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Nuclear Surveillance Pathways Play a Key Role in Regulating the Transcription Landscape of Eukaryotic Genomes

Davidson, Lee G (2018) Nuclear Surveillance Pathways Play a Key Role in Regulating the Transcription Landscape of Eukaryotic Genomes. PhD thesis, University of Sheffield.

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Nuclear Surveillance Pathways Play a Key Role in Regulating the Transcription Landscape of Eukaryotic Genomes.pdf
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Abstract

The bulk of the eukaryotic genome is pervasively transcribed, the largest proportion of which represents a diverse collection of non-coding RNA transcripts. Nuclear surveillance pathways play an integral role in regulating the expression of pervasive transcripts and protect the integrity of the transcriptome by engaging the activity of several nuclear exoribonucleases. In human nuclei, Xrn2 degrades RNA with 5’→3’ directionality, whereas the exosome complex contains two catalytic subunits: Exosc10 and Dis3 capable of 3’→5’ RNA decay. Functional studies of nuclear surveillance pathways in the past used RNA interference (RNAi) mediated protein depletion. Although informative, RNAi requires prolonged periods of gene downregulation which can often be incomplete and introduces indirect effects, further obfuscating the immediate function of nuclear exoribonucleases. The rise in popularity and efficiency of CRISPR/Cas9 mediated gene editing have stimulated a renaissance in the field of functional genomics for those wishing to apply a more direct approach within human models. Combining CRISPR/Cas9 with a post-translational degron depletion system, human cell lines can be engineered to undergo rapid, conditional and reversible downregulation of gene expression. As such, three auxin-inducible degron HCT116 cells lines were generated in this study with the aim to dissect the three major exonucleases: Xrn2, Dis3 and Exosc10. High-throughput RNA sequencing of nuclear transcriptomes in each scenario have identified distinct substrates for each exoribonuclease and new layers of gene regulation. The data presented hereafter highlights the extent of pervasive transcription and the separate nuclear surveillance pathways available within human nuclei.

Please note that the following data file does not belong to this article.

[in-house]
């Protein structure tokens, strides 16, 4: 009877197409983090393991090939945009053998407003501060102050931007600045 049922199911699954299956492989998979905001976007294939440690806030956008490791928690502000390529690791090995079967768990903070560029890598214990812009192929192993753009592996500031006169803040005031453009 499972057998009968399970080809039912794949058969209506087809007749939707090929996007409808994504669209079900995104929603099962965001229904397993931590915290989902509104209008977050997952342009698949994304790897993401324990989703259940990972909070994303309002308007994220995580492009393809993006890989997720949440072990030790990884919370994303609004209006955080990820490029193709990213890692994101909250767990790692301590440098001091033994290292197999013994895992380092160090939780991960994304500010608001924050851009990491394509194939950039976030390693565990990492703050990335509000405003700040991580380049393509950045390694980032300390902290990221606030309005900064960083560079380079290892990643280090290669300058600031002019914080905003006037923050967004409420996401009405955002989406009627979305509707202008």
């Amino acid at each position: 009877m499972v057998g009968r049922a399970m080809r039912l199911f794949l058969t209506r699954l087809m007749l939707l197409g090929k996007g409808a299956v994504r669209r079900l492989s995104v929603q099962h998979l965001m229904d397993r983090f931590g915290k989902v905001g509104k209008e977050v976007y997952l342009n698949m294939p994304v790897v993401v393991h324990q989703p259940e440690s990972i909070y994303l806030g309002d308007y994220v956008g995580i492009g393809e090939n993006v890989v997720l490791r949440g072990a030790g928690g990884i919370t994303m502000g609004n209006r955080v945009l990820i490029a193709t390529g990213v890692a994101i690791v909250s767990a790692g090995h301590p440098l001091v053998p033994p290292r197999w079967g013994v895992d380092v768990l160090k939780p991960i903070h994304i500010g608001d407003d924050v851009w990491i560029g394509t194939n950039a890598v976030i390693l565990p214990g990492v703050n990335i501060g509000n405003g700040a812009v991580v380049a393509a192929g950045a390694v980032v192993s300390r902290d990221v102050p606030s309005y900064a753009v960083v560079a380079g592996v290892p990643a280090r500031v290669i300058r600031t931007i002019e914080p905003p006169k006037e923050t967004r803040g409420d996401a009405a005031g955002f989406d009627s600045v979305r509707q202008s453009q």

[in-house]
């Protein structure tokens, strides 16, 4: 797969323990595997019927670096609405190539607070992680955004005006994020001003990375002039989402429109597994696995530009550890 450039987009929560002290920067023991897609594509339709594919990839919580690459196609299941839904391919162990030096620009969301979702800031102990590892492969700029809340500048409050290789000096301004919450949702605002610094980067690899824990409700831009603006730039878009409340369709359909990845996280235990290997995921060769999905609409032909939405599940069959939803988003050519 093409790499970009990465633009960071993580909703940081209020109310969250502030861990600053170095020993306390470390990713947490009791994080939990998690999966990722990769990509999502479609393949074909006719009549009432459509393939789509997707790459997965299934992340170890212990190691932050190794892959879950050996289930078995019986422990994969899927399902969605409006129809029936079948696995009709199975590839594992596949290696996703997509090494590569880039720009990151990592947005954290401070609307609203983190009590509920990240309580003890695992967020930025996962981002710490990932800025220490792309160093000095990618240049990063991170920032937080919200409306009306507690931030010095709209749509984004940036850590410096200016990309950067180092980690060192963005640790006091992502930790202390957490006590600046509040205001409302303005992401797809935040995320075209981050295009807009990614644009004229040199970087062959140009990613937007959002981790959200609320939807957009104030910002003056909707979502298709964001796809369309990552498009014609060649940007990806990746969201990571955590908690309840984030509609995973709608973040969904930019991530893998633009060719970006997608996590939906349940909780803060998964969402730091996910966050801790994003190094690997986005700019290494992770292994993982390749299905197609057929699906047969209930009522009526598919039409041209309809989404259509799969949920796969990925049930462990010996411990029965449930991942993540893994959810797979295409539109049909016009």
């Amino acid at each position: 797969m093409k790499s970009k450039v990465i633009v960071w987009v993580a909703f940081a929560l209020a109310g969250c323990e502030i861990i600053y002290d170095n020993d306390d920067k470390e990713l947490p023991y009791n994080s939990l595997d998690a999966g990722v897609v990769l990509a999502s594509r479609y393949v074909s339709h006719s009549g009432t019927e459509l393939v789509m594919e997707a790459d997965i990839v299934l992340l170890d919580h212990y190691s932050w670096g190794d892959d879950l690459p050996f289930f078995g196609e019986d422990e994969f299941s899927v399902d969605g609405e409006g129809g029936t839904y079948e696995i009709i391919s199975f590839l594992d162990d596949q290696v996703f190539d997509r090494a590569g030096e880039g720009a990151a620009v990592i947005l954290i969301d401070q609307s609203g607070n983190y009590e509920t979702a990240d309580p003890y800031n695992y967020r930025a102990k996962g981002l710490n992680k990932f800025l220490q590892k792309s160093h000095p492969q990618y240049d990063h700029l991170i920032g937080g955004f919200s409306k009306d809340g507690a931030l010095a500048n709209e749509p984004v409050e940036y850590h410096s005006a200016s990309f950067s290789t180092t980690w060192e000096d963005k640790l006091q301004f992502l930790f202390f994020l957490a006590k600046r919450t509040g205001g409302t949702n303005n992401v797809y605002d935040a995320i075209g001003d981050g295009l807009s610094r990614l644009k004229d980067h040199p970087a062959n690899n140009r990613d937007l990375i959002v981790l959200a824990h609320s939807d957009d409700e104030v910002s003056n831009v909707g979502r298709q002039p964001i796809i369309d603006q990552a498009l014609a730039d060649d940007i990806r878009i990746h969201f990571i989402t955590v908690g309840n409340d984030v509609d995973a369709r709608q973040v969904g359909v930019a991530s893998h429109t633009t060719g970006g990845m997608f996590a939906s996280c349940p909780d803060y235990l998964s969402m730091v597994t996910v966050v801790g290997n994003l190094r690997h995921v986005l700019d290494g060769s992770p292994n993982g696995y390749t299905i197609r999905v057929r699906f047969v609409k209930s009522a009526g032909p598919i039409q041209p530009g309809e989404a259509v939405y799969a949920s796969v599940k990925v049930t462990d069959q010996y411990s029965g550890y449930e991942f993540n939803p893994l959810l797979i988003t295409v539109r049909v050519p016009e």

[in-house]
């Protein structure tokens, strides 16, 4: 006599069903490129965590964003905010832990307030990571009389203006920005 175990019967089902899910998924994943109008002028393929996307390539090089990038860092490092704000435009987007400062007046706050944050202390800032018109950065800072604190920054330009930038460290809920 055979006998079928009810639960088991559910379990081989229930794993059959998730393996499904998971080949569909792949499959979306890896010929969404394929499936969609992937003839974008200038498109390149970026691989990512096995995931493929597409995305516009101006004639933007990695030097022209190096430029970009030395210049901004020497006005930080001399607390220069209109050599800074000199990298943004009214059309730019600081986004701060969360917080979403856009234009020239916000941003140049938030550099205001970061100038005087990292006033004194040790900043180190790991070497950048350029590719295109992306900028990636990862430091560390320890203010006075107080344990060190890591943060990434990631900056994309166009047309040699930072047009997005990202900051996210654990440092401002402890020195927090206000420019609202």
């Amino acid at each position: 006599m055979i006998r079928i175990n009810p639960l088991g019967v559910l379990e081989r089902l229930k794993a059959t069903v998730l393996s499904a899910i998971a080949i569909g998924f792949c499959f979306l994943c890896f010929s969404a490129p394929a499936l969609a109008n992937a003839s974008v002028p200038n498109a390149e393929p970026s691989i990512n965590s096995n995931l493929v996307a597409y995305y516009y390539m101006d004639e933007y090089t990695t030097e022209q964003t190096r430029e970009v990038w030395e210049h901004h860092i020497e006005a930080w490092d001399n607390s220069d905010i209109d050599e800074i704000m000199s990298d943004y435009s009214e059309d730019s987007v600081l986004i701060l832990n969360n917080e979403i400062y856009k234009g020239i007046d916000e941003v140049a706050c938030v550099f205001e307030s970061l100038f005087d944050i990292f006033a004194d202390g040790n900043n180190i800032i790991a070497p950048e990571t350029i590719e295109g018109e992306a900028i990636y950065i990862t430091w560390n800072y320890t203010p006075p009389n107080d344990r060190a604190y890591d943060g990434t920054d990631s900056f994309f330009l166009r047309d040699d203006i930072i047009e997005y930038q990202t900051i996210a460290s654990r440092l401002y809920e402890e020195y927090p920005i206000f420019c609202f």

Item Type: Thesis (PhD)
Academic Units: The University of Sheffield > Faculty of Science (Sheffield) > Molecular Biology and Biotechnology (Sheffield)
Depositing User: Dr Lee G Davidson
Date Deposited: 17 Dec 2018 10:23
Last Modified: 17 Dec 2018 10:23
URI: http://etheses.whiterose.ac.uk/id/eprint/22392

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